NPR spoke to Sen. John Fetterman, D-Pa., about returning to Congress after spending the first few months of his first Senate term in the hospital for depression.

In the exchange, the stroke survivor admitted that during his time away he felt like he was "not the kind of senator" that his state deserved, and that he was not the family man he should have been.

He also noted some of the advice doctors gave him to treat his depression, including staying away from news and social media. 


Fetterman waves to camera

Sen. John Fetterman, D-Pa., arrives at the U.S. Capitol in Washington, D.C. on Monday. Fetterman is returning to the Senate following six weeks of treatment for clinical depression. (Drew Angerer/Getty Images)

Although Fetterman could not serve in full capacity at the beginning of his term — something even mainstream media warned about due to his rocky recovery from a stroke last year — the outlet turned it into a plus. 

The interview began with praise for Fetterman’s "transparency" on mental health issues that he portrayed throughout his treatment for depression. NPR stated, "Fetterman's public acknowledgment of his own mental health struggles is rare for politicians, even as depression has become an increasingly common challenge for Americans."

It then added, "With his transparency, Fetterman has created a platform for discussing mental health issues, and encouraged other politicians to share their own stories."

The outlet asked Fetterman about his feelings on returning to the Senate, to which he replied he was happy. He claimed his reaction was "just a big smile," and added, "I’ve really missed being here."

Fetterman also acknowledged that his health problems derailed him as a senator, husband and father. He said, "And when I was in the throes of depression, if I was being 100% honest, I was not the kind of senator that was deserved by Pennsylvanians. I wasn't the kind of partner that I owe to my wife, Gisele, or to my children, Karl, Grace, and August."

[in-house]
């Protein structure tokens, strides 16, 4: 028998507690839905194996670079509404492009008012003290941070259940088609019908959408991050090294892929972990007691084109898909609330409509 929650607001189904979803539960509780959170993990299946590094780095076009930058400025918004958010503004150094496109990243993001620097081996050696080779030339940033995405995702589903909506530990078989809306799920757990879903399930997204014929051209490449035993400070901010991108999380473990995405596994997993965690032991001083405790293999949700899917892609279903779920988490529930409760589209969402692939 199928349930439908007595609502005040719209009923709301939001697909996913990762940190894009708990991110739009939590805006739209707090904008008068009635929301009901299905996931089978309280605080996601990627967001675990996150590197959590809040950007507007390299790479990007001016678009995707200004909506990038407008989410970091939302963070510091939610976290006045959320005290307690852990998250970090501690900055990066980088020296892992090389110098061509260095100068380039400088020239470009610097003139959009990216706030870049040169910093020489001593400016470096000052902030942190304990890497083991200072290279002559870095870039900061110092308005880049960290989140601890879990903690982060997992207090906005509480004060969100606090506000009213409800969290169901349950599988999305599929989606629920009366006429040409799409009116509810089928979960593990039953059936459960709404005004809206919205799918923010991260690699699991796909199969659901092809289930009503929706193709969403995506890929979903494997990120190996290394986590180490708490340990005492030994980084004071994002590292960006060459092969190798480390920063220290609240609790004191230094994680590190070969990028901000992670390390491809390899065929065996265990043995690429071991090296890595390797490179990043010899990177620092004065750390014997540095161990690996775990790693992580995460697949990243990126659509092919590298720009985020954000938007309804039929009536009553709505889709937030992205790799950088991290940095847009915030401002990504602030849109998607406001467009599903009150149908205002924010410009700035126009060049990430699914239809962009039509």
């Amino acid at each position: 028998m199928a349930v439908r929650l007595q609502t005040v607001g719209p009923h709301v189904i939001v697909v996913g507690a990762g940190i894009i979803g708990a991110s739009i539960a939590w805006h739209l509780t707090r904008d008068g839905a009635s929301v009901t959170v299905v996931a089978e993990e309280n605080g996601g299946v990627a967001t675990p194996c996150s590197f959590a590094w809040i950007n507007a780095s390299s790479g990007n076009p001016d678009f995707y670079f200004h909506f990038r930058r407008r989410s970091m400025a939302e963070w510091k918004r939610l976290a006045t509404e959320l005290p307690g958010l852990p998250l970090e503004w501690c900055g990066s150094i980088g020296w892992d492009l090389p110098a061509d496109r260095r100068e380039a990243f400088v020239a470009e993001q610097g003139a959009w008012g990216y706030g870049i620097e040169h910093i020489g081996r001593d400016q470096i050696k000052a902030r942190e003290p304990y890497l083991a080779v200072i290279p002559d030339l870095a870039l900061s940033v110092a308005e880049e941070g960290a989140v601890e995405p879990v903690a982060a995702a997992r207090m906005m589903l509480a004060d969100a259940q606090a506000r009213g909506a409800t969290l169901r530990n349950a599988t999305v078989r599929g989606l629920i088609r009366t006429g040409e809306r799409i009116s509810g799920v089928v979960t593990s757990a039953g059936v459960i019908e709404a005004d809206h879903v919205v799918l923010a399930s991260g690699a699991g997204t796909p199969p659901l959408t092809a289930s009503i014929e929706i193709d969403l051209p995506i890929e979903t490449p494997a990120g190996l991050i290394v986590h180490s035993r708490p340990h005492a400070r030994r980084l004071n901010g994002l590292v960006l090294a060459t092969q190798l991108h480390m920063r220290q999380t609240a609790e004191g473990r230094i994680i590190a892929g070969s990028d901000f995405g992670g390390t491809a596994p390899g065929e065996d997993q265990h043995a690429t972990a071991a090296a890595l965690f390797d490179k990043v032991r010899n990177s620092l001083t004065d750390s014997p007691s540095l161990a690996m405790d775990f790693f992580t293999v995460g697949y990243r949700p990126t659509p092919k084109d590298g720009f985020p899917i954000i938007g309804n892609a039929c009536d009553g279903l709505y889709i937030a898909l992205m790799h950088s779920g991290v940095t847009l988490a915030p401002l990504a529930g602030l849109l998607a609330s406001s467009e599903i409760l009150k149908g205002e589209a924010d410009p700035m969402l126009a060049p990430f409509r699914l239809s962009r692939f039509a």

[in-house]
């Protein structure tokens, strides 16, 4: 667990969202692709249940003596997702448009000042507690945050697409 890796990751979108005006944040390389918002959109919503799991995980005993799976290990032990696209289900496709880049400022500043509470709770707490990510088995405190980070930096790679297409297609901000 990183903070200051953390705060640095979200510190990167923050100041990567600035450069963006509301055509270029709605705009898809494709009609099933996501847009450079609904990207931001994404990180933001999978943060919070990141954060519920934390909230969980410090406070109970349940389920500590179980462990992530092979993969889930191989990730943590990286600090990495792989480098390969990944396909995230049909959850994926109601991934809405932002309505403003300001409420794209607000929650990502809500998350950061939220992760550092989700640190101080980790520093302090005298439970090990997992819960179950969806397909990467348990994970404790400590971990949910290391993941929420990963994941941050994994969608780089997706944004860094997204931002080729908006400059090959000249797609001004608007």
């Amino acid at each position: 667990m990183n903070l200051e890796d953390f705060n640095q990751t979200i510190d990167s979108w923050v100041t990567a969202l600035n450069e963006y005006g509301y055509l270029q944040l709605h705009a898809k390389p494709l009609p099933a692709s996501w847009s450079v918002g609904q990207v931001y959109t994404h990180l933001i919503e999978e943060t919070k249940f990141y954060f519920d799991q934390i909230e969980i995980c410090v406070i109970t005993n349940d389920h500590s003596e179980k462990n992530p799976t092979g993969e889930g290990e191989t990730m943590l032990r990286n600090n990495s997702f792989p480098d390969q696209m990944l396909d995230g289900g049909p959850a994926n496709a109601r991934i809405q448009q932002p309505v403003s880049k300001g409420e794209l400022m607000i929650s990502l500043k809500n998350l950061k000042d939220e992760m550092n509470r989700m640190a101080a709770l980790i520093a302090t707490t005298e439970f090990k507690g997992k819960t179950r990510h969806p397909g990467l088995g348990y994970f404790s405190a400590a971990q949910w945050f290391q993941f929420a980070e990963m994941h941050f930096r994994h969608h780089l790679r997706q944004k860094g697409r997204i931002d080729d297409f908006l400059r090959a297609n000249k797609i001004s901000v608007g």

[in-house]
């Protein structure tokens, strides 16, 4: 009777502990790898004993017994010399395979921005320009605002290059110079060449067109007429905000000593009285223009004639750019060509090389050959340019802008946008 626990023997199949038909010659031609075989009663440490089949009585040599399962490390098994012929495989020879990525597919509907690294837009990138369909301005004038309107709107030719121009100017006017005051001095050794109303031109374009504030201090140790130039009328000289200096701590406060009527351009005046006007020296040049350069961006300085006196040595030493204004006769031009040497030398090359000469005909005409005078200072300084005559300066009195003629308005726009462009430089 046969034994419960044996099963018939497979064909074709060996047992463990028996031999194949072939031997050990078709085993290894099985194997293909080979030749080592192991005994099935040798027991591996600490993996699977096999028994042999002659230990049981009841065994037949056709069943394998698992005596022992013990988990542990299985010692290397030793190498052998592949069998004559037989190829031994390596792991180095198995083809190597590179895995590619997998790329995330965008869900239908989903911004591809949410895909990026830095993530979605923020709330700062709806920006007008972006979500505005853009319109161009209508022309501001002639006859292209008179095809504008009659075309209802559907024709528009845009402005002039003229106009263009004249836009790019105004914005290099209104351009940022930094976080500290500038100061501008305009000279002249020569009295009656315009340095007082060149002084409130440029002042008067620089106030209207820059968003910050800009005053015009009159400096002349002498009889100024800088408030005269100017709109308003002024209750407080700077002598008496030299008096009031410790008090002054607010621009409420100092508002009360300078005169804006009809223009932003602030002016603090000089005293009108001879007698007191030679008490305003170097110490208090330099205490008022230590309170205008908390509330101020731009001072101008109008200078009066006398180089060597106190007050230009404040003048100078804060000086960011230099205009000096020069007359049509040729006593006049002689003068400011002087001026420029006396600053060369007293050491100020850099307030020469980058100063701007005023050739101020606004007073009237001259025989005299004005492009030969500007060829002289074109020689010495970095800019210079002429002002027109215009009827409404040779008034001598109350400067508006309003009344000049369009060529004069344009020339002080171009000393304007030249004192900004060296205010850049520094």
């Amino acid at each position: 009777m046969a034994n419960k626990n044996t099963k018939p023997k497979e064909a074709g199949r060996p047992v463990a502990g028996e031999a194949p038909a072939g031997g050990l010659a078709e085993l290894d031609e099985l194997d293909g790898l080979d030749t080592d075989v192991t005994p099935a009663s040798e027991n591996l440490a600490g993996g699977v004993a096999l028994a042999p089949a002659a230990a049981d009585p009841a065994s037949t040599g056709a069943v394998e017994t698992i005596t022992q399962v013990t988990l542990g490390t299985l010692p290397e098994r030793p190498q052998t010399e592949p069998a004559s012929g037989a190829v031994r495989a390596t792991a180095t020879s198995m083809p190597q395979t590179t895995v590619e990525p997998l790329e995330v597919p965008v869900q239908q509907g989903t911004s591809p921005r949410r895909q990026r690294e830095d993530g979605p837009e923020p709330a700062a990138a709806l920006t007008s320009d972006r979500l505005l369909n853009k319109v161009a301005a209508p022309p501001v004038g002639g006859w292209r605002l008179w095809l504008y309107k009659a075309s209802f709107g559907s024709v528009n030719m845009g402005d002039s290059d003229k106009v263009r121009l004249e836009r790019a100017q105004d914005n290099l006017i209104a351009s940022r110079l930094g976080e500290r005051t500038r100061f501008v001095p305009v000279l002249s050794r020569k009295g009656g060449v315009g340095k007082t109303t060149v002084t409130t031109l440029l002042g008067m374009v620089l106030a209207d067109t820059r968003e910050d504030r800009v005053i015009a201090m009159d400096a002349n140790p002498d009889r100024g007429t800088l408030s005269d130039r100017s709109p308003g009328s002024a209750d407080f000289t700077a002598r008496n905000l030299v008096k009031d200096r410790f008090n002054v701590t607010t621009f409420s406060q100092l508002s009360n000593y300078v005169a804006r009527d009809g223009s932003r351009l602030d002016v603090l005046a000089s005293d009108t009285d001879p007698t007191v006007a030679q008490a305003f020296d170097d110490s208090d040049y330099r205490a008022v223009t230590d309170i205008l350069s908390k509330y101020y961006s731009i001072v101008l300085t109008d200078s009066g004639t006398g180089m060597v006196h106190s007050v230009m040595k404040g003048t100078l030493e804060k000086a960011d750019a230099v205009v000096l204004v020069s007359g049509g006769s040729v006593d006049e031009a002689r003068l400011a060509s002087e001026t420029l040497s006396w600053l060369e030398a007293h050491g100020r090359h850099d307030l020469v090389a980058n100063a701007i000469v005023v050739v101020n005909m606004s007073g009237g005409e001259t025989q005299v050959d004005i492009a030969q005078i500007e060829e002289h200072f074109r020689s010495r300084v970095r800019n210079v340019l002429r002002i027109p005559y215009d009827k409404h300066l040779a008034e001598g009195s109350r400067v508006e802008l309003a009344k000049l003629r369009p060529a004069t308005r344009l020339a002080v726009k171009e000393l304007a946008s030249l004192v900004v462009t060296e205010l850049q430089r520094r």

Fetterman released

Sen. John Fetterman, D-Pa., was released from Walter Reed National Military Medical Center on March 31, 2023, after being treated for depression. (Office of Fetterman)

Fetterman detailed the extent of his depression before finally going into remission. The lawmaker claimed, "I was so depressed that I didn't even realize I was depressed. I didn't even understand it. This, to me, just became the new normal. I wasn't realizing [that] I wasn't eating. I didn't realize that I wasn't really drinking much."

He also admitted, "I dropped 25 pounds. And sometimes I would say things, incoherent things, and I would become kind of just [disoriented], and getting lost walking around in Washington."

Fetterman also mentioned his hesitation when given the option of being treated for depression, saying, "They knew that I wasn't right. But even at that moment, I still kind of pushed back about it, too, sometimes saying, 'Are you sure, I don't really need it.'"

The senator drew on his own experience to encourage others to get help if they think they might need it, saying, "Get treatment, and get help. If I'd had done that years ago, I would not have had to put my family and myself and my colleagues [through] that if I had gotten help."

Fetterman also shared some guidance the doctors gave him for his recovery. The outlet wrote, "Part of Fetterman's recovery per his doctors includes staying away from cable television news and social media — which might be good advice for everyone to follow."


The interview concluded with NPR assuring that "Fetterman is back and ready to work."